For an organisation to get started in the RPA and AI space, focus should be on highly repetitive, mundane tasks that if automated, can deliver faster results, dramatically reduce errors, and relieve workers from tedious daily activities. We are at the beginning of the automation evolution in many public sector areas, but there is immense interest in bringing additional AI focus to topics like tax fraud, benefits eligibility, and improving public health services.These can be typically found in finance and accounting activities, HR processing, call-centre activities, and also in mission-centric tasks. Matched with RPA, AI can accelerate this process by simplifying the way documents are consumed and interpreted, screen and data fields being identified and understood, conversational intent being recognised, and process flows derived from analysing user patterns. By combining RPA and AI, you have systems that can deliver results and they get smarter over time.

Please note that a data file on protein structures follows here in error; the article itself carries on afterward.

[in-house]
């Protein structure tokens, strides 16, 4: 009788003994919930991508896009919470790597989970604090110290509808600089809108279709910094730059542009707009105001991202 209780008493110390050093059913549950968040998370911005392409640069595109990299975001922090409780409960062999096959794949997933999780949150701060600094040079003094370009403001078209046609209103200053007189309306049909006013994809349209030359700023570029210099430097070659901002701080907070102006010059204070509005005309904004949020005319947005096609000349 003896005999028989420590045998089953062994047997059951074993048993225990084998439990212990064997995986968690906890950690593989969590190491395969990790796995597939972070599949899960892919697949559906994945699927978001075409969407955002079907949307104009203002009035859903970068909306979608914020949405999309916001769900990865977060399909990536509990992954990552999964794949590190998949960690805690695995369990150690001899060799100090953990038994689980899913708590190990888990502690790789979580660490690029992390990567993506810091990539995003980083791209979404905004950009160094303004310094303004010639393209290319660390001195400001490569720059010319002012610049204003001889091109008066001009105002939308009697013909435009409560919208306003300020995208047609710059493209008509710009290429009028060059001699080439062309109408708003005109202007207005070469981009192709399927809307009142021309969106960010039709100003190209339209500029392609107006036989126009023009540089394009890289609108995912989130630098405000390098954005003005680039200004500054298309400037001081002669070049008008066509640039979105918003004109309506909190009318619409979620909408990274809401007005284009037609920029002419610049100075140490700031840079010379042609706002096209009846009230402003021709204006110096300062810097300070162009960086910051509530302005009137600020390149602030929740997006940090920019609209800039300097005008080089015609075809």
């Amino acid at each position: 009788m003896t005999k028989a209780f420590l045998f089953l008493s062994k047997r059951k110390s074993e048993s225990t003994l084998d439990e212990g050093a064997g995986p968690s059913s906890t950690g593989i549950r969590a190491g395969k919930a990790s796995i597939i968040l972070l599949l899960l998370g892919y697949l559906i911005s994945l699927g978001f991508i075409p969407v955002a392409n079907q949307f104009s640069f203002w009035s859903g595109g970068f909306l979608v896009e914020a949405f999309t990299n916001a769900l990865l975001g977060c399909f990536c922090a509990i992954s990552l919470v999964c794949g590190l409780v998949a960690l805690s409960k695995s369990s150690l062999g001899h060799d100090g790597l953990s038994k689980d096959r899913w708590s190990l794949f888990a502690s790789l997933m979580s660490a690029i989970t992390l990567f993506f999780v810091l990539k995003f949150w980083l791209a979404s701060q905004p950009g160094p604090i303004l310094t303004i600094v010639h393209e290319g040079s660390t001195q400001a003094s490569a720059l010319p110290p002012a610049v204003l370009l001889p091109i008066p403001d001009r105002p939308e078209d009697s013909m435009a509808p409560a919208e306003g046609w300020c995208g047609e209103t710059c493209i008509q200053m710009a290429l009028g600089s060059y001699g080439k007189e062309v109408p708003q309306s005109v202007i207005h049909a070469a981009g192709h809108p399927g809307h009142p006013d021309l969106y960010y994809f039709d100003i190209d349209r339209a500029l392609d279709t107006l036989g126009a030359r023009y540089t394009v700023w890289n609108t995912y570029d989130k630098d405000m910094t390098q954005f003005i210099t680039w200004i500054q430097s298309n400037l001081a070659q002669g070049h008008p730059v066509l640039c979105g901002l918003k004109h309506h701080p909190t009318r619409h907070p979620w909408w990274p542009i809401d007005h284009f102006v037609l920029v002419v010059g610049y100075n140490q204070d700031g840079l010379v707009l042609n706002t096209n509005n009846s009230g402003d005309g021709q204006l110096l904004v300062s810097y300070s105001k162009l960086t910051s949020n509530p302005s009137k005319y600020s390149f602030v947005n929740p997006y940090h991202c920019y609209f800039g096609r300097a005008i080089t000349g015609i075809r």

As these concepts are being discussed inside organisations, the typical response from leaders is excitement about the potential to deliver faster results with greater accuracy, but many of the existing employees become fearful that their entire roles will be automated and thus there will be less need for humans in the workplace.
To the contrary, most public sector organisations end up increasing their output by automating the repetitive tasks and thus giving their employees the time needed to focus on processes that humans are great at solving. For example, by automating standard HR on/off-boarding activities, HR representatives can now focus on more cognitive tasks like ensuring new employees have the right training programmes and individualised assignment of mentors that will give new employees a great jump-start in the organisation.
Clearing the backlog